Brand Ambassador Gigs: Best Practices for Keeping It Real – Part 2

Image Credit: digitalart

In the first part of this series, we covered the importance of: (1) being sincere; maintaining your voice; being professional; having an open line of communication with the brand rep; and being transparent.  This second installment shares 5 more best practices for maintaining your integrity as a paid blogger.

Walk the Walk.  The best sponsored posts are those that are based on genuine experiences.  When you incorporate the brand campaign into your daily life your reviews and stories will carry more influence, because they will reflect honest experiences.  Everybody wins – you’ll have a more authentic perspective to share with your readers and the brand will benefit from it in the process.  Naturally, this is much easier if you have chosen a campaign that fits with your lifestyle.

Channel Your Inner College Student. Remember learning about Cost-Benefit Analysis in Economics 101?  Now’s the time to apply it.  If the opportunity is a paid gig, is it worth the time and effort required?  The answer may not always be yes.  If it’s an unpaid gig, could it result in other meaningful opportunities? Don’t let the dollar signs drive you (all the time).  Your experience, and therefore posts/reviews, will show your true feelings and will be a determining factor in whether your ambassadorship is successful.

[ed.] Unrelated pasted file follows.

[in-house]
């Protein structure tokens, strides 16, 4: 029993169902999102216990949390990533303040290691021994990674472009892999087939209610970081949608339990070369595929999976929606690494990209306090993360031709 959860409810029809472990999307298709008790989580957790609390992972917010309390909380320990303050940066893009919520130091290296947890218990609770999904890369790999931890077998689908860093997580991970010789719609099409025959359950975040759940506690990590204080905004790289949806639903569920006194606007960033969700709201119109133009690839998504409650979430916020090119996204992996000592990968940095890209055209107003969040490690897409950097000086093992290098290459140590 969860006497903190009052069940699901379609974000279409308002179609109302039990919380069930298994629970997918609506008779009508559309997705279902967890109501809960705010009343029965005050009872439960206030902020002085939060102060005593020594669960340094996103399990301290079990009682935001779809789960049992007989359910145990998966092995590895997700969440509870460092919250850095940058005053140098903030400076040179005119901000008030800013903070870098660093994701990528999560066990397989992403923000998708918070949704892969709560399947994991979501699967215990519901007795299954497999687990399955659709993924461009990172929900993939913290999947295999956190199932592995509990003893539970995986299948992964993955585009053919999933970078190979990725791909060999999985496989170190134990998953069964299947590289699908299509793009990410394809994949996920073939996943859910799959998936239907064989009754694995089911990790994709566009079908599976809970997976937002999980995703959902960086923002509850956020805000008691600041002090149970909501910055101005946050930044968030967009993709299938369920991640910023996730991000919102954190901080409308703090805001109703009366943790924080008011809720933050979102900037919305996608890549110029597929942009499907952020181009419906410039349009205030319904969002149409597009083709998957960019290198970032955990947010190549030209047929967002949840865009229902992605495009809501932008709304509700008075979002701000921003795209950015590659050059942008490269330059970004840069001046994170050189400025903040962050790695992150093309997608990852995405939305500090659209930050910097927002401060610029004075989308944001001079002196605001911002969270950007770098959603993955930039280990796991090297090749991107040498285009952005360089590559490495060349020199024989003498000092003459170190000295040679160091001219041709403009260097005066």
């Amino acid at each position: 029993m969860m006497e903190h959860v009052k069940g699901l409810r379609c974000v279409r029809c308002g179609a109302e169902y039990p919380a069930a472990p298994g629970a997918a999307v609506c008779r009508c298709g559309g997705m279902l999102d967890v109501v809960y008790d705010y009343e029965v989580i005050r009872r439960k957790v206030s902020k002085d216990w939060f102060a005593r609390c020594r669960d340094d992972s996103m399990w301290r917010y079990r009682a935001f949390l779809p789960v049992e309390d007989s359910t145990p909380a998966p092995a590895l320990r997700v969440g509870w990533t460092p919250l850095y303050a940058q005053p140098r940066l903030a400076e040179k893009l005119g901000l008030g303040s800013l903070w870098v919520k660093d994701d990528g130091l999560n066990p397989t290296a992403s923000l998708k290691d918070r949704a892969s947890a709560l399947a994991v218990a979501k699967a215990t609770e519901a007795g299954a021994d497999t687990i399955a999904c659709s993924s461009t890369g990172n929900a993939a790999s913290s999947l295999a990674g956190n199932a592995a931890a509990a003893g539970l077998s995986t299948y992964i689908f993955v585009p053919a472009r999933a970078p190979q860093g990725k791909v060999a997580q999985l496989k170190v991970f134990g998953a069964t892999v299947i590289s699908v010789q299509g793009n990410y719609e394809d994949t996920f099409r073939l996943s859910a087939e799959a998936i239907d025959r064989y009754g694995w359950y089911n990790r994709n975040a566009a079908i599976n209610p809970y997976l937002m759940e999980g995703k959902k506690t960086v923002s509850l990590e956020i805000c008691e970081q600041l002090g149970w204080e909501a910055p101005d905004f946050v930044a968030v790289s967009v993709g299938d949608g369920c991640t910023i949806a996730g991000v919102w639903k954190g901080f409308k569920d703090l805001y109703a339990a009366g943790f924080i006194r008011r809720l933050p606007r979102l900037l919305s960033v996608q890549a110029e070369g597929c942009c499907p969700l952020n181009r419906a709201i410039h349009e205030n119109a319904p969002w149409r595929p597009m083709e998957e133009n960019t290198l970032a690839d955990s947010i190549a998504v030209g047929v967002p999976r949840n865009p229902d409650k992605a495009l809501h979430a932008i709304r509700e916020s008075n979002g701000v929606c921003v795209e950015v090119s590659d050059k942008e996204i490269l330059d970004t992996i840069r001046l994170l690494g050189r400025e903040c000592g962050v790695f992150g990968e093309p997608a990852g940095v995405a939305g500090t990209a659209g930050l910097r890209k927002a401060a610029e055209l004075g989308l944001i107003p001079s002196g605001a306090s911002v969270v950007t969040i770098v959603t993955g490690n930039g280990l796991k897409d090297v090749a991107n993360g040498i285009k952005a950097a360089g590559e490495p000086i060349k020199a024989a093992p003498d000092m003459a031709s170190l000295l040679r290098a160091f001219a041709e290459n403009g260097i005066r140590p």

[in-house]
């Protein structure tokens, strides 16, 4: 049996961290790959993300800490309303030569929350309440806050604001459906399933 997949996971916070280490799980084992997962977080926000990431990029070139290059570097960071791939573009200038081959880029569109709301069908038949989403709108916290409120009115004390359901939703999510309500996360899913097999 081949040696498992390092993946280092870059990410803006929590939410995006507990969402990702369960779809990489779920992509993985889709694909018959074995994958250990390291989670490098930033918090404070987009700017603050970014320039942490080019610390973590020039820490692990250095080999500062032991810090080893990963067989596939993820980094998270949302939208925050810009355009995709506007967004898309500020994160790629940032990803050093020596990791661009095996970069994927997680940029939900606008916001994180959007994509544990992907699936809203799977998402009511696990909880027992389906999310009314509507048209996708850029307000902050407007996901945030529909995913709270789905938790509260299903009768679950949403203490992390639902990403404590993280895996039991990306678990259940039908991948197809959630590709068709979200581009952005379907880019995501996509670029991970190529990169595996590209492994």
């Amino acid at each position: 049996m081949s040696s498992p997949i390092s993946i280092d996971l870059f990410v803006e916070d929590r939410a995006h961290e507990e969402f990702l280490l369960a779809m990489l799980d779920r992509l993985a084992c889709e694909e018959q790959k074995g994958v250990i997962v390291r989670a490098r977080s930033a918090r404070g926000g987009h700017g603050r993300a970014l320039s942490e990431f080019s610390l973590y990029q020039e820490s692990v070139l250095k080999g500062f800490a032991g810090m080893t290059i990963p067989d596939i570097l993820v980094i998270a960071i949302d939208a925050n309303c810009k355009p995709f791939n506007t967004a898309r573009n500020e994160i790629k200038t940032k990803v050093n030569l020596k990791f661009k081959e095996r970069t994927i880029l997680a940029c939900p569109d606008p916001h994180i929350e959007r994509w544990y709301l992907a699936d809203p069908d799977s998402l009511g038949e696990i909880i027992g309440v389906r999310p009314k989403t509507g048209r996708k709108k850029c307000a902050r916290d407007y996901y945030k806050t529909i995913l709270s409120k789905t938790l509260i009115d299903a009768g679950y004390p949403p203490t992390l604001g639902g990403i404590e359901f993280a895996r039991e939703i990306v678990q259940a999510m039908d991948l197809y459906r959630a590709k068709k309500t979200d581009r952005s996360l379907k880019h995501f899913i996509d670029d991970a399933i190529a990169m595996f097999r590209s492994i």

Nurture Your Relationship. Keep an open line of communication with the PR or brand rep that you are working with.  Ask questions, provide regular feedback (as mentioned before).  If you do this, they are likely to get to know you better and may craft the opportunity to better suit your personality, or approach you with future opportunities that make more sense.  Keep in touch with the PR reps even after the campaign has ended; if your name is top of mind when a new project presents itself, they just may call on you first.

Guard Your Reputation.  Your readers trust you.  Don’t abuse that trust by bombarding them with sponsored messages or feeding them crappy information.  You’ll lose the very base that made you attractive to the brand that you’re working with.  Don’t be afraid to craft your own campaign in that regard.  Protect your brand with all you’ve got.

And last, but certainly not least…

Have fun.  The minute that it becomes tedious and frustrating is precisely when it will start becoming inauthentic and boring.  If this happens, nobody wins!

What other best practices are critical to paid blogging success?

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